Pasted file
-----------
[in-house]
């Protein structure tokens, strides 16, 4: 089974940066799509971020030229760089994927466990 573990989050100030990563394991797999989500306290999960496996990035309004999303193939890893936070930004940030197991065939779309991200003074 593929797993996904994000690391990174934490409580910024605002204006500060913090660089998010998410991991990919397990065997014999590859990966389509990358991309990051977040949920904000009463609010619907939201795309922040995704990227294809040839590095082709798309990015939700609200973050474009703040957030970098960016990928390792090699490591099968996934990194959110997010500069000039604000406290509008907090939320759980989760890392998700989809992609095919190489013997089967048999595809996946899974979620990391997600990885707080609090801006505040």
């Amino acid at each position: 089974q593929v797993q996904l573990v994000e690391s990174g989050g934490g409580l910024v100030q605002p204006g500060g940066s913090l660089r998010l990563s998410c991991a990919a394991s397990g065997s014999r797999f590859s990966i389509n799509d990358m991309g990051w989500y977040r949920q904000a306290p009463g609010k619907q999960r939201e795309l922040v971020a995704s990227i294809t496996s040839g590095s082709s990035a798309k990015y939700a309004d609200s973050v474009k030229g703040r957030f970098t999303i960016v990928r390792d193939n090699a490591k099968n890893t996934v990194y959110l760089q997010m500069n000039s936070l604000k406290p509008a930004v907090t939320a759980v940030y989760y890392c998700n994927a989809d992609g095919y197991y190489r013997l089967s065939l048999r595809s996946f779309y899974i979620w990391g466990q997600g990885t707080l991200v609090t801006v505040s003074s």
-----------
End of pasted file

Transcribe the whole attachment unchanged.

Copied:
[in-house]
């Protein structure tokens, strides 16, 4: 089974940066799509971020030229760089994927466990 573990989050100030990563394991797999989500306290999960496996990035309004999303193939890893936070930004940030197991065939779309991200003074 593929797993996904994000690391990174934490409580910024605002204006500060913090660089998010998410991991990919397990065997014999590859990966389509990358991309990051977040949920904000009463609010619907939201795309922040995704990227294809040839590095082709798309990015939700609200973050474009703040957030970098960016990928390792090699490591099968996934990194959110997010500069000039604000406290509008907090939320759980989760890392998700989809992609095919190489013997089967048999595809996946899974979620990391997600990885707080609090801006505040």
């Amino acid at each position: 089974q593929v797993q996904l573990v994000e690391s990174g989050g934490g409580l910024v100030q605002p204006g500060g940066s913090l660089r998010l990563s998410c991991a990919a394991s397990g065997s014999r797999f590859s990966i389509n799509d990358m991309g990051w989500y977040r949920q904000a306290p009463g609010k619907q999960r939201e795309l922040v971020a995704s990227i294809t496996s040839g590095s082709s990035a798309k990015y939700a309004d609200s973050v474009k030229g703040r957030f970098t999303i960016v990928r390792d193939n090699a490591k099968n890893t996934v990194y959110l760089q997010m500069n000039s936070l604000k406290p509008a930004v907090t939320a759980v940030y989760y890392c998700n994927a989809d992609g095919y197991y190489r013997l089967s065939l048999r595809s996946f779309y899974i979620w990391g466990q997600g990885t707080l991200v609090t801006v505040s003074s």